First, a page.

AUCTION BAN UNPOPULAR

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MOUNTING pressure is being brought to bear on the Ministry of Agriculture to relax the five-week-old ban on store cattle sales in the Province.

Farmers throughout Ulster are claiming that they are suffering hardship as a direct result of the cancellation of sales as a foot and mouth precautionary measure.

Mr Edwin Conn, chief veterinary officer of the Ministry, reiterated last week that it was “much too early” to consider lifting restrictions. It was not, he said, the time to think about relaxing precautions. The time to do that was when the disease had been completely wiped out.

The ban has, however, imposed serious problems for both buyers and sellers of store cattle in Northern Ireland, and strong criticism has been levelled at the Ministry, from many quarters, on its decision not to ease restrictions.

A deputation from the Ulster Farmers’ Union will meet senior Ministry officials this week to discuss the situation and the problems and implications which have arisen in the trade as a result of the precautionary measures.

It is unlikely, however, that a definite date for a relaxation of restrictions will emerge from the discussions. The UFU Fatstock and Pigs Committee, while appreciating that the position of farmers is becoming more difficult as time goes on, is anxious that the safety precautions against the disease should not be jettisoned.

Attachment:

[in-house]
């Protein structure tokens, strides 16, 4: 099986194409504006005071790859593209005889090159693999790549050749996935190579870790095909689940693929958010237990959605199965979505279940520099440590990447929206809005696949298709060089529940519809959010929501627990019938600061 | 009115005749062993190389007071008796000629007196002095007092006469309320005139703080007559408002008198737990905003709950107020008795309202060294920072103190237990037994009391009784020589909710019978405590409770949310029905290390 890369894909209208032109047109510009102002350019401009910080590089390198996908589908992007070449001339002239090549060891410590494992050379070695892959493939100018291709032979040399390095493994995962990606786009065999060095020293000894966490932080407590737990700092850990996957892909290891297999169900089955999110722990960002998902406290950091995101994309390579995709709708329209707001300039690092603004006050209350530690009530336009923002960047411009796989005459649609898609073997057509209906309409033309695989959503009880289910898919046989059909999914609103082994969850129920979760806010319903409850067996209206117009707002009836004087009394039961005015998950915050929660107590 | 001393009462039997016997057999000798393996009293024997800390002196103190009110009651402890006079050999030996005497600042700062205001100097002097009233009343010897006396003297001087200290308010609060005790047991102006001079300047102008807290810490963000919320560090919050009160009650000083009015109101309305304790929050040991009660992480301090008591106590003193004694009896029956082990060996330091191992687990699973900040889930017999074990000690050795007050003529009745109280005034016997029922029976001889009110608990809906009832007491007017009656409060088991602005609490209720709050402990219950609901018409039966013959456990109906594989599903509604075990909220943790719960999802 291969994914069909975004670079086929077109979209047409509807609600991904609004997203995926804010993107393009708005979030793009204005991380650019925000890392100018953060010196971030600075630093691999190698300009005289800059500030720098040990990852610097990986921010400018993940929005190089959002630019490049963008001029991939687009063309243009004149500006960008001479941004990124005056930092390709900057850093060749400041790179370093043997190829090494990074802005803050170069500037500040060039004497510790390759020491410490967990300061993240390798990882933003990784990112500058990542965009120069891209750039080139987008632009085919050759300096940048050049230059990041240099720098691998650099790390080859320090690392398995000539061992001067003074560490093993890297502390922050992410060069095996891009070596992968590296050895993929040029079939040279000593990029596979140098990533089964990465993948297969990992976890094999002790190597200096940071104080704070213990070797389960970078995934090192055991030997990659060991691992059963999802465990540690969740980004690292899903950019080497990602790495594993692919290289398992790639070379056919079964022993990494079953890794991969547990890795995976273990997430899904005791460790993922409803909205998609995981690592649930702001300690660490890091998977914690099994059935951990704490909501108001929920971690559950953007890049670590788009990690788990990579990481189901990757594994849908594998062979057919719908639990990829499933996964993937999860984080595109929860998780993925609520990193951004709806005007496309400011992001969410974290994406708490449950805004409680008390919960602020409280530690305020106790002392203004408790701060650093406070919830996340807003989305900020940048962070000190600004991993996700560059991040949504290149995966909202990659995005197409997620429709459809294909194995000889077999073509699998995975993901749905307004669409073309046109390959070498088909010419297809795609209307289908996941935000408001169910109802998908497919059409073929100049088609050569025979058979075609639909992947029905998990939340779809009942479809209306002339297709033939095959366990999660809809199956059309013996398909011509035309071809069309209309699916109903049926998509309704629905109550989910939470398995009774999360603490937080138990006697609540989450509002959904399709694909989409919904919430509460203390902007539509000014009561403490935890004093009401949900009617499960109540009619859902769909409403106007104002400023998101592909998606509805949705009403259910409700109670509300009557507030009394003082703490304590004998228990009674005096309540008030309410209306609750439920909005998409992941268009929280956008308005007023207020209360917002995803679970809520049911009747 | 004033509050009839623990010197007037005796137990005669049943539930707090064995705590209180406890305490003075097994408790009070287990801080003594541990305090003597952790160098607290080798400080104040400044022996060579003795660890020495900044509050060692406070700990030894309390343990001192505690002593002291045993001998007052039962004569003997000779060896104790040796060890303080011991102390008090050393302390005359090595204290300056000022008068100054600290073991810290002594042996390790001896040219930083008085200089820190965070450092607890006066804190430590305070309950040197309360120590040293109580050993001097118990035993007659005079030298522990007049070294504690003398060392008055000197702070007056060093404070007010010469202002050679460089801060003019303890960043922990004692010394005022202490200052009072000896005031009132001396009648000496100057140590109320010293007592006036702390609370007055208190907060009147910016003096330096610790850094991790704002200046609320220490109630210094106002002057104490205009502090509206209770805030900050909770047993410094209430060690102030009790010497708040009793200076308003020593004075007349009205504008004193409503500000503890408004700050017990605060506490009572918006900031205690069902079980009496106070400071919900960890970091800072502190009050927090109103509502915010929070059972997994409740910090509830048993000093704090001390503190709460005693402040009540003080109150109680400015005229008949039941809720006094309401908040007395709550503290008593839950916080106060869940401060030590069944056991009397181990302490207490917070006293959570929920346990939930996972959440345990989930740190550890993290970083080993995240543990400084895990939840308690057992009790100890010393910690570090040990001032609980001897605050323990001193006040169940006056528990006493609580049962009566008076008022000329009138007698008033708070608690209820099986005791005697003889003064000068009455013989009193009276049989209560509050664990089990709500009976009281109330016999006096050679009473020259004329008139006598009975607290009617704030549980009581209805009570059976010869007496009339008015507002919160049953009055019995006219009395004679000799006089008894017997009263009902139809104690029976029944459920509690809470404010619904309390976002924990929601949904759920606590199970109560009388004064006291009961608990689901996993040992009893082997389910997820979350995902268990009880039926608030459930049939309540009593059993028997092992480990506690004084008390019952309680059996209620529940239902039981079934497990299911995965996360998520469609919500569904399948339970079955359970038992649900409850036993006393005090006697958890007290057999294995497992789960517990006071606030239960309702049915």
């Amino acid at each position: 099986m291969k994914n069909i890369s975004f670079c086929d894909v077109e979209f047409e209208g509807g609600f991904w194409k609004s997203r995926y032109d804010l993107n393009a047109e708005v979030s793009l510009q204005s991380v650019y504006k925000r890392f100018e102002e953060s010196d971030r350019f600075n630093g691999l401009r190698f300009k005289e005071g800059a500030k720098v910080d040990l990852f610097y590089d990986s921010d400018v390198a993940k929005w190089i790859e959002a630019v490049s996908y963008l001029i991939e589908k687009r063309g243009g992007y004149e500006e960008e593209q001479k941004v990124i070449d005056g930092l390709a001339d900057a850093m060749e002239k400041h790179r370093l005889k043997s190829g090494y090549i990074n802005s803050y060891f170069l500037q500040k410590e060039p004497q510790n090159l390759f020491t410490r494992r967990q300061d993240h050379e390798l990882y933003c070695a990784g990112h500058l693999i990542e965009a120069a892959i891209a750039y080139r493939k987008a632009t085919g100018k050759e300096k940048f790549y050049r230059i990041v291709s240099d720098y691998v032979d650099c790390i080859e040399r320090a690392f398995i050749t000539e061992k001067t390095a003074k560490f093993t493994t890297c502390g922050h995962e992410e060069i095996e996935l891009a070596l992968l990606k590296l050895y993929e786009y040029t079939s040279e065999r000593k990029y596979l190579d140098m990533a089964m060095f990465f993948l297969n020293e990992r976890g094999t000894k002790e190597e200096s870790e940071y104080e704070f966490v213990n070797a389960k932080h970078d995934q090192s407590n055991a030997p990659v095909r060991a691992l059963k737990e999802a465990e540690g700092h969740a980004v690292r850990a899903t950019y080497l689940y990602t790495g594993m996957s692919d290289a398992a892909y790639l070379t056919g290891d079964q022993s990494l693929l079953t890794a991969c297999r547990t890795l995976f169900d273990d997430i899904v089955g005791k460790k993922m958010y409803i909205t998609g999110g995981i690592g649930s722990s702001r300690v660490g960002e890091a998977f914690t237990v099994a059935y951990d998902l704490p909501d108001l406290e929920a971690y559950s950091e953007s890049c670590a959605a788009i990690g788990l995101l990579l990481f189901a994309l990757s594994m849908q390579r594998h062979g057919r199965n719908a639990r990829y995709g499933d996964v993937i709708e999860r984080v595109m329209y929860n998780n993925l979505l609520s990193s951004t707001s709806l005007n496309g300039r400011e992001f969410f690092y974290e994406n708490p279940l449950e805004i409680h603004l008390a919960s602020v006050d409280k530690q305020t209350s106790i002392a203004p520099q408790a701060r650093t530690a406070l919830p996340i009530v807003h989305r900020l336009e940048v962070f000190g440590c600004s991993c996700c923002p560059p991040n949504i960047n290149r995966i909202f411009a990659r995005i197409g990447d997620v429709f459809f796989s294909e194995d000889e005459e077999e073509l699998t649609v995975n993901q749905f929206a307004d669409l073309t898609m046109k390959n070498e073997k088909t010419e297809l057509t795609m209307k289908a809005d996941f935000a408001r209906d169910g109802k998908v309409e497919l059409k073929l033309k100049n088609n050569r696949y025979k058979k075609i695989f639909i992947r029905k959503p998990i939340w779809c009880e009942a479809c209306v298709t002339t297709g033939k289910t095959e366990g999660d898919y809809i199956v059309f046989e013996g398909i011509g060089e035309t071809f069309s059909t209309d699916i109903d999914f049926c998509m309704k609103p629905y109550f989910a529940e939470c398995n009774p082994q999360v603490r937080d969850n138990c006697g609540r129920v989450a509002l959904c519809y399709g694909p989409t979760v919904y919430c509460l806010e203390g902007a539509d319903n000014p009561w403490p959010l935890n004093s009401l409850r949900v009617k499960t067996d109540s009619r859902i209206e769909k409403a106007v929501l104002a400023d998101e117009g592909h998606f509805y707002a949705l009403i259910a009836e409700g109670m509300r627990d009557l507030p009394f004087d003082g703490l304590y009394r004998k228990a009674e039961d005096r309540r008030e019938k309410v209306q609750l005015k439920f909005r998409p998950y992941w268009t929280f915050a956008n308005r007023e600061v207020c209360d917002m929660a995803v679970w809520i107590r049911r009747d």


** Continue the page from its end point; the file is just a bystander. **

Mr Alastair MacLurg, secretary of the union’s Fatstock and Pigs Committee, told FarmWeek: “There is considerable hardship for both those who buy and sell stores. The committee appreciates this and has asked the Ministry to meet a deputation this week.

“But, at the same time, the most important consideration is to ensure that the disease is kept out of Northern Ireland. The effect on the store trade has been very serious indeed but we must ensure, first of all, that foot and mouth does not get in.”

It seems certain that it will be at least several weeks before the Ministry issues a directive on the sale of store cattle, as the possible risk resulting from the Christmas holiday traffic has yet to be eliminated.

Although several of the Province’s leading auction marts are providing livestock owners with an information service – designed to help them to overcome the marketing difficulties posed as a result of the restrictions – reports of difficulties in both selling and buying stores have been coming in to UFU headquarters.

When FarmWeek carried out a sample survey last week at the three Belfast livestock marts, the vast majority of producers who were interviewed claimed that there was a strong case for a relaxation in the restrictions.

“I have been greatly inconvenienced …,” “there’s greater hardship ahead …,” “the Ministry is going a bit too far …,” were some of the views put forward.

Several farmers strongly criticised the Ministry for what they described as “inconsistencies” in their foot and mouth policy, one declaring, “The Ministry’s attitude varies from the sublime to the ridiculous.”

Not all farmers, however, are angered at the Ministry’s “no” to the easing of restrictions. One Co Down farmer said, “The Ministry is fully justified in continuing to impose a ban on store sales. Foot-and-mouth must be kept out at all costs and, if there were no store sales, an outbreak, if it did occur, could be isolated much more quickly.”

Another farmer described the restrictions as “essential,” pointing out that the recent outbreak in Nottingham highlighted their necessity.

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